(This article belongs to the Special Issue Asbestos Exposure and Disease: An Update)
Article
Environmental and Occupational Exposure to Asbestos as a Result of Consumption and Use in Poland
Int. J. Environ. Res. Public Health 2019, 16(14), 2611; https://0-doi-org.brum.beds.ac.uk/10.3390/ijerph16142611 - 22 Jul 2019
Cited by 5 | Viewed by 1570
Abstract
Asbestos is harmful to human health; exposure to asbestos causes a wide range of asbestos-related diseases. Aim: Malignant mesothelioma (MM) is unique to occupational and environmental asbestos exposure. Methods: Environmental asbestos exposure was examined in relation to asbestos use and manufacturing, the quantity [...] Read more.
Asbestos is harmful to human health; exposure to asbestos causes a wide range of asbestos-related diseases. Aim: Malignant mesothelioma (MM) is unique to occupational and environmental asbestos exposure. Methods: Environmental asbestos exposure was examined in relation to asbestos use and manufacturing, the quantity of the asbestos-containing products still in use, the concentrations of asbestos fibres in the air and the number of MM cases diagnosed each year per county. Results: The correlation coefficient of the measurements of the asbestos fibre concentrations in the air and the quantity of asbestos-cement products in use is high and amounts to 0.68. Meanwhile, the correlation coefficient of the measurements of asbestos fibre concentrations in air and MM morbidity rate resulting from environmental exposure calculated for particular counties in provinces is low and amounts to 0.37. The highest MM morbidity rate was observed for Małopolskie and Śląskie, a typical industrial area of Poland. Conclusions: There are MM cases which are still attributable to occupational asbestos exposure, although MM cases resulting from environmental exposure to asbestos have an increased MM risk. Poland is among those countries with a low MM incidence rate, which seems to be an underestimation of environmental asbestos exposure. As long as asbestos-cement products are used in the environment, actions should be undertaken to protect public health. Full article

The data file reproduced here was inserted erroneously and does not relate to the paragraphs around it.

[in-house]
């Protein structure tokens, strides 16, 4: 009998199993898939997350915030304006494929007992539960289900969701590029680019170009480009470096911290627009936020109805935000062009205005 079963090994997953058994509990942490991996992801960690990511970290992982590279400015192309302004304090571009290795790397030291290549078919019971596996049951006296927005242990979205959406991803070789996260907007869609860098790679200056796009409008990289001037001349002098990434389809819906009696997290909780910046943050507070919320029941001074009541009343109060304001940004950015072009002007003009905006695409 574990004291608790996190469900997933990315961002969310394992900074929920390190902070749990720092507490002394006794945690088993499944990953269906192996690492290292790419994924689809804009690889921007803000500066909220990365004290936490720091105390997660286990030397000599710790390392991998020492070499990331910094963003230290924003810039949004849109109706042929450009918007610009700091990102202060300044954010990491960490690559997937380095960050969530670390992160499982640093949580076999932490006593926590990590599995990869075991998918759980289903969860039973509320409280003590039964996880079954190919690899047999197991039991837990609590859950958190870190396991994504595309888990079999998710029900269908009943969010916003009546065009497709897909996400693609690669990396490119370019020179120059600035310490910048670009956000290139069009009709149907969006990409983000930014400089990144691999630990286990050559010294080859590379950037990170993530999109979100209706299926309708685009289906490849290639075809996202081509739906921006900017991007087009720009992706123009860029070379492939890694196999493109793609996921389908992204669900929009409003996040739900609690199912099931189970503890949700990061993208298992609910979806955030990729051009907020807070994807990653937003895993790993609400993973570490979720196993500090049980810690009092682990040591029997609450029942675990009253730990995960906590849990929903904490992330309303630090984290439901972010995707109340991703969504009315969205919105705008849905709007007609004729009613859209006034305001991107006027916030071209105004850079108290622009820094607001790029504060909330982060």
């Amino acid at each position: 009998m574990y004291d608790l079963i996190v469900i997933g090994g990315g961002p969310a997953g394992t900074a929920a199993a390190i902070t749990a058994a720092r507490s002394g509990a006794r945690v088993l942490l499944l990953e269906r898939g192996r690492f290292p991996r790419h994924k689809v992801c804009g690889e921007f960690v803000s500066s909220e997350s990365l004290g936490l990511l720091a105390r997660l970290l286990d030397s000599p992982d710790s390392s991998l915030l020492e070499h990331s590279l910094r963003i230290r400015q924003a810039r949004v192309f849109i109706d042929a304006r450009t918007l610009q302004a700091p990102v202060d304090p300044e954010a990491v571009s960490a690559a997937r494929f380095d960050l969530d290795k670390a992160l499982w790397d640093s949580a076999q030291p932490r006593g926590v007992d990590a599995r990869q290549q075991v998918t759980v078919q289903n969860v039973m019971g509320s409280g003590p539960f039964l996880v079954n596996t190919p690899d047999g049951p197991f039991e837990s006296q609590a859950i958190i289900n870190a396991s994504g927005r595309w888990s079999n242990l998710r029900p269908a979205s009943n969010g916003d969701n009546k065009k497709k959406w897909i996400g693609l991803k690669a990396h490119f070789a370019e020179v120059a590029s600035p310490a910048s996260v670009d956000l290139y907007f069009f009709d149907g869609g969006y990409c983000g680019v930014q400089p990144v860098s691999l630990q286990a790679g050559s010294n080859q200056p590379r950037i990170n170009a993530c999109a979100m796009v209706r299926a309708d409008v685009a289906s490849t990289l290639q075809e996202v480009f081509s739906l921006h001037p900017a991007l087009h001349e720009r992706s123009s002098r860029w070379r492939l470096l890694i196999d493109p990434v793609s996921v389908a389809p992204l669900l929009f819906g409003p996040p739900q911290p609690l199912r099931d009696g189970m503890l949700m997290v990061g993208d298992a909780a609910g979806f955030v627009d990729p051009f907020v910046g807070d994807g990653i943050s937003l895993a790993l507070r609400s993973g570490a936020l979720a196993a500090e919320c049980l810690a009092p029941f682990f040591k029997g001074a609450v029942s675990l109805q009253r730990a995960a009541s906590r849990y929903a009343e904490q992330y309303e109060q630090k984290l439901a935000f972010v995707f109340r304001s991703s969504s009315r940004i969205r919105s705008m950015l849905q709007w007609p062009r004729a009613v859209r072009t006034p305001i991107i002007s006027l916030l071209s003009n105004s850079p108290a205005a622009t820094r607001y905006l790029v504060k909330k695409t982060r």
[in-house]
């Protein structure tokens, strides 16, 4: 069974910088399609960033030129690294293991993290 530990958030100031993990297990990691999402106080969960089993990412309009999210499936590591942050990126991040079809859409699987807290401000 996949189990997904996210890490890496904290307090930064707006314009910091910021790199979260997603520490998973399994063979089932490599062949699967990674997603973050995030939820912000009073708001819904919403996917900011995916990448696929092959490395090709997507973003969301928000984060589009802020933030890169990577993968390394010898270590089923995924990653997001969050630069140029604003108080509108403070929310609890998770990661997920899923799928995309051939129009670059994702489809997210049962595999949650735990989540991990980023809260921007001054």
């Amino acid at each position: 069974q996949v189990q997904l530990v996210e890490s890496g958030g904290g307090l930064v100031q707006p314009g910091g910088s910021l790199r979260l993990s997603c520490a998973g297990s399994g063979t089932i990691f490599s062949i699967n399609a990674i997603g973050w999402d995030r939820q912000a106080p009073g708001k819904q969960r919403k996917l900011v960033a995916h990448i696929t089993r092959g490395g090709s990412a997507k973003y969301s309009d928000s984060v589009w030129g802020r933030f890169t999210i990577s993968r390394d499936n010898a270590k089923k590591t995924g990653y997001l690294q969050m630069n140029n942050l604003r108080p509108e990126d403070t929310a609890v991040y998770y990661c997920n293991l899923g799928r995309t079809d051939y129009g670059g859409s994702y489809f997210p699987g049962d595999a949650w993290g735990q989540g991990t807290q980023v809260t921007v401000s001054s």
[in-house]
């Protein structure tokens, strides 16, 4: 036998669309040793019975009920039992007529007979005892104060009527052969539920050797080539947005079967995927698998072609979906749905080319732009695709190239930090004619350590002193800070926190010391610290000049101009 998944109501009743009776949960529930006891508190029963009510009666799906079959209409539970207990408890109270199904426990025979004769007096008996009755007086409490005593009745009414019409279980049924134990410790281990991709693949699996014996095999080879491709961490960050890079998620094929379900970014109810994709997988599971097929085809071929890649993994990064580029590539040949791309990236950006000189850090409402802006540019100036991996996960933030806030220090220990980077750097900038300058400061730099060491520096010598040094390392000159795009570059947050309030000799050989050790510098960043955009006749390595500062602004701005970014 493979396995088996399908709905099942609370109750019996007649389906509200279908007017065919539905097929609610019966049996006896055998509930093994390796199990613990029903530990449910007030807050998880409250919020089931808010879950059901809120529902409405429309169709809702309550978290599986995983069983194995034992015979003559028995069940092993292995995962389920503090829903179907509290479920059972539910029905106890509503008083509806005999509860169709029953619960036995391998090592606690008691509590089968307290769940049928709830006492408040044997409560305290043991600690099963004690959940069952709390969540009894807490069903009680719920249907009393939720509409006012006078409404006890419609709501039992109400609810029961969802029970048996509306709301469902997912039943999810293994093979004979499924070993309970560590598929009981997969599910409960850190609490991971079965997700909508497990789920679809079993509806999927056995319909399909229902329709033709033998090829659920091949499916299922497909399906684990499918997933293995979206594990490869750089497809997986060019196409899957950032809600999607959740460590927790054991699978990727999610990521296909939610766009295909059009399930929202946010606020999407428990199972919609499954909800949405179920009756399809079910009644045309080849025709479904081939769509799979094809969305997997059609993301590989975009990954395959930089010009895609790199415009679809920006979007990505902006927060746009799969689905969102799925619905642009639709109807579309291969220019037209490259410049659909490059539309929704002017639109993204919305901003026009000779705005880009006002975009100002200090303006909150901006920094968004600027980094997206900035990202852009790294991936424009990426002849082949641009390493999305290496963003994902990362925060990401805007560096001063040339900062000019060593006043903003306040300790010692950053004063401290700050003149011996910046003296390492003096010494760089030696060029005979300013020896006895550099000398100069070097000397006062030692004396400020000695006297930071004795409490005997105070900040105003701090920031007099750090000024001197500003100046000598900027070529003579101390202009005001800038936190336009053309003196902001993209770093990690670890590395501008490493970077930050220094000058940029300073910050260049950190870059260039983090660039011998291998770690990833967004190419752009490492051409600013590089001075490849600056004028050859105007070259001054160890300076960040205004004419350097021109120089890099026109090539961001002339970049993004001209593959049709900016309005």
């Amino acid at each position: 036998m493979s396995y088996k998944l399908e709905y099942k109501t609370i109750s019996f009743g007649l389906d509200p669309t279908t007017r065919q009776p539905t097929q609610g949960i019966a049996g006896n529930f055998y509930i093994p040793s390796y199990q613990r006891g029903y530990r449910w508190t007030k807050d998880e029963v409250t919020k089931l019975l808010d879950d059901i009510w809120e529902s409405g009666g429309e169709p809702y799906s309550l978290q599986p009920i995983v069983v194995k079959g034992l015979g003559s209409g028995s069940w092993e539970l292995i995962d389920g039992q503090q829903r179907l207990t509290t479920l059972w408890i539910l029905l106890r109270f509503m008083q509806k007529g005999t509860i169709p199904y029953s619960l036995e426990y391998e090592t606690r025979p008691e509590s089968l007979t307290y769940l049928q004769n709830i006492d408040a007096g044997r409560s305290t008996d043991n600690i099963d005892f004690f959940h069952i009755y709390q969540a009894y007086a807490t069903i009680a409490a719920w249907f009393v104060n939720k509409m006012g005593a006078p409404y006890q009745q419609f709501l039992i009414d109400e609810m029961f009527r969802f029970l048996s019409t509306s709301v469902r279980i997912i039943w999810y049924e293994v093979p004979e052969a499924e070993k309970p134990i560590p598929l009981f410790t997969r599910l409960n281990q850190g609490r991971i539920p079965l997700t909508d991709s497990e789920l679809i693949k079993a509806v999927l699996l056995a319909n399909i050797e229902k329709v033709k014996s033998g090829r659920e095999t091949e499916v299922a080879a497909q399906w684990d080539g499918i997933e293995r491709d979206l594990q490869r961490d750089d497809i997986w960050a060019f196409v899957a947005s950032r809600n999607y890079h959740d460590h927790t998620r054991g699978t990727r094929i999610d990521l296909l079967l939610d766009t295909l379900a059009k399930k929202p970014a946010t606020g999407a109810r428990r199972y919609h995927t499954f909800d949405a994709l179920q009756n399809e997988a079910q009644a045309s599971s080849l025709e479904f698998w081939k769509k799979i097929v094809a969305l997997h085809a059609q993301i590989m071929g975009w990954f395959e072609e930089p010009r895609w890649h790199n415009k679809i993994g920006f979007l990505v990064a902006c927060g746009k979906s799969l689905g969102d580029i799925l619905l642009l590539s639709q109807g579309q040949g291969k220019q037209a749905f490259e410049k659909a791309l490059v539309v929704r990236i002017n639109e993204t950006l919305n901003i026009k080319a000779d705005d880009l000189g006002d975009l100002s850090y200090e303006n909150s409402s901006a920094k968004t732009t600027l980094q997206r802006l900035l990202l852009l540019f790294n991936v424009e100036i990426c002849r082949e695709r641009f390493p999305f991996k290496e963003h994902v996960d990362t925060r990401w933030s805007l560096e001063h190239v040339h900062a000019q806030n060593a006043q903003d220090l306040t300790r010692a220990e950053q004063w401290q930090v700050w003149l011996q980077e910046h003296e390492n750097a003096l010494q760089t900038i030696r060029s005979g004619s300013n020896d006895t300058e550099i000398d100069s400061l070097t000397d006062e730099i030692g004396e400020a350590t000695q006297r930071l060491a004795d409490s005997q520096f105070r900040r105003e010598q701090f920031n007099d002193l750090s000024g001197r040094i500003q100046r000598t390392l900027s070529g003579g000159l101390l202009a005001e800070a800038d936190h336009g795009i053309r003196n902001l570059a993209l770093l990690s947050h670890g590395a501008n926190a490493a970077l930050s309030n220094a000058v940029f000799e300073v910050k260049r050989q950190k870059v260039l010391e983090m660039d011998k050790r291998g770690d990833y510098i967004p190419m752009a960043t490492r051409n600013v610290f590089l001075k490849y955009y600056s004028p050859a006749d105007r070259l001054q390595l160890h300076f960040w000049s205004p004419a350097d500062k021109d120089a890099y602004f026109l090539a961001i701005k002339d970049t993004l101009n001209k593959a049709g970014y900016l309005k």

(This article belongs to the Special Issue Asbestos Exposure and Disease: An Update)
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Article
Lung Cancer Mortality Trends in a Brazilian City with a Long History of Asbestos Consumption
Int. J. Environ. Res. Public Health 2019, 16(14), 2548; https://0-doi-org.brum.beds.ac.uk/10.3390/ijerph16142548 - 17 Jul 2019
Cited by 3 | Viewed by 1327
Abstract
There are scarce epidemiological studies on lung cancer mortality in areas exposed to asbestos in developing countries. We compared the rates and trends in mortality from lung cancer between 1980 and 2016 in a municipality that made extensive use of asbestos, Osasco, with [...] Read more.
There are scarce epidemiological studies on lung cancer mortality in areas exposed to asbestos in developing countries. We compared the rates and trends in mortality from lung cancer between 1980 and 2016 in a municipality that made extensive use of asbestos, Osasco, with rates from a referent municipality with lower asbestos exposure and with the rates for the State of São Paulo. We retrieved death records for cases of lung cancer (ICD-9 C162) (ICD-10 C33 C34) from 1980 to 2016 in adults aged 60 years and older. The join point regression and age-period-cohort models were fitted to the data. Among men, there was an increasing trend in lung cancer mortality in Osasco of 0.7% (CI: 0.1; 1.3) in contrast to a mean annual decrease for Sorocaba of -1.5% (CI: −2.4; −0.6) and a stable average trend for São Paulo of -0.1 (IC: −0.3; 0.1). Similar increasing trends were seen in women. The age-period-cohort model showed an increase in the risk of death from 1996 in Osasco and a reduction for Sorocaba and São Paulo State during the same period. Our results point to a need for a special monitoring regarding lung cancer incidence and mortality in areas with higher asbestos exposure. Full article
(This article belongs to the Special Issue Asbestos Exposure and Disease: An Update)
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Comment
Comment on Małgorzata Krówczyńska and Ewa Wilk. Environmental and Occupational Exposure to Asbestos as a Result of Consumption and Use in Poland. Int. J. Environ. Res. Public Health 2019, 16, 2611
Int. J. Environ. Res. Public Health 2020, 17(5), 1662; https://0-doi-org.brum.beds.ac.uk/10.3390/ijerph17051662 - 04 Mar 2020
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Abstract
Krówczyńska M [...] Full article
(This article belongs to the Special Issue Asbestos Exposure and Disease: An Update)